Article

Roquinaldo Ferreira

Central Africa became deeply intertwined in the Atlantic world with the arrival of the Portuguese in 1482, which opened up a new world of connections between African societies and European and American partners. As a region, central Africa stretches from Gabon to Mossamedes, near the border of the present nation of Namibia. Two distinct patterns of interaction marked the region’s integration into the wider Atlantic world. On the Loango coast, Atlantic trade by Dutch, British, and French merchants favored African kings in the short term but eventually paved the way for the rise of coastal rulers who seized upon wealth amassed through the slave trade to challenge kingship. After first playing out in the kingdom of Kongo, this dynamic unfolded in several other polities, such as the kingdom of Ngoyo and Ndongo. South of the Congo River, Portugal’s ability to carve out coastal enclaves in Luanda and Benguela powerfully shaped the relationship with the Atlantic world. Both cities developed sprawling trading networks with their immediate hinterlands as well as several cities across the Atlantic, particularly in Brazil but later also in Cuba. Although the slave trade formed the cornerstone of trading networks, a continuum of social, cultural, and political ties bridged the ocean. Portuguese institutional and economic presence was deeply dependent on Angola’s ties with Brazil. The two Portuguese colonies interacted bilaterally, and Brazil was not only the source of commodities for the trade in human beings but also in crops, food supplies, and military hardware. Distinct patterns of Afro-European interaction in Loango and Portuguese Angola should not hide the intense trade between these two regions. Since the 17th century, Luanda had depended on the Loango coast for palm-cloth currencies (libongos) that circulated widely in the capital city of Portuguese Angola. Cabinda men sailed to Luanda to purchase tobacco and sell slaves and other goods. As the French and then the British abandoned the slave trade, the direct slave trade with Brazil intensified and altered the structure of shipments of captives. In addition to the tightening Brazilian grip over central Africa’s slave trade, this development further integrated coastal trade between Loango and Portuguese Angola and set the stage for the continuation of shipments of captives until the 1860s.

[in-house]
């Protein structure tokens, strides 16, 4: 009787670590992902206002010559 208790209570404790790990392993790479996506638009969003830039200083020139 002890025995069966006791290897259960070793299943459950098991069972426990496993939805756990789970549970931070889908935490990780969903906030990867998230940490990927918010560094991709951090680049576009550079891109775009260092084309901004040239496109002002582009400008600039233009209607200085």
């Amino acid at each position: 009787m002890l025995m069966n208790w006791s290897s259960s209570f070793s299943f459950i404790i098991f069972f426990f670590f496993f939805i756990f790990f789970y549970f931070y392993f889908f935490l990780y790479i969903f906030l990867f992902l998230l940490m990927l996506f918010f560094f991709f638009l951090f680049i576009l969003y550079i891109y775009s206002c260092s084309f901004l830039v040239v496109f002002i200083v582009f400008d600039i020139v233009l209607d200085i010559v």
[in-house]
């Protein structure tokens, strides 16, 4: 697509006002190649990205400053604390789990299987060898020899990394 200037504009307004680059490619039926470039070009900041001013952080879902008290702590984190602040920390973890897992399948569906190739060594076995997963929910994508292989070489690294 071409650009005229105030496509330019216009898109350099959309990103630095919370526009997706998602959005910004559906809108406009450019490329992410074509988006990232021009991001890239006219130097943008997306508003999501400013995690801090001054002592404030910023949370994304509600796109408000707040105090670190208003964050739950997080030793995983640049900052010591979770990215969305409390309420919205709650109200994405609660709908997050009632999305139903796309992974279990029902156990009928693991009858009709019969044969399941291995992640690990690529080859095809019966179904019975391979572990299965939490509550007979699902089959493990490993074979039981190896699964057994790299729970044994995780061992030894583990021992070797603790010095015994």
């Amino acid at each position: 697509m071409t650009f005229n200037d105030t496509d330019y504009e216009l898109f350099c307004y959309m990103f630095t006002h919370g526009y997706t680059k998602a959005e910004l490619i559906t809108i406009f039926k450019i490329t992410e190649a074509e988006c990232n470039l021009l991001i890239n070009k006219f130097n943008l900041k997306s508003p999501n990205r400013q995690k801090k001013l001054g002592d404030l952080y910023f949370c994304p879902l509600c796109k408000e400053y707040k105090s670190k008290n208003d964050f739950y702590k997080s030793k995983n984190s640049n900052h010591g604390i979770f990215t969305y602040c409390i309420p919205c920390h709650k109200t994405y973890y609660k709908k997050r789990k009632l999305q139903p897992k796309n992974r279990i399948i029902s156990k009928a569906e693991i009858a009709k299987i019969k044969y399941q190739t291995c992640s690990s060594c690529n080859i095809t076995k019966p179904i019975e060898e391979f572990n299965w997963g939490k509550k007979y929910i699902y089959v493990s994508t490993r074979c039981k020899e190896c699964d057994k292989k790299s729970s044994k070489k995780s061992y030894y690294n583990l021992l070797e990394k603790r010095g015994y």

Article

Lucilene Reginaldo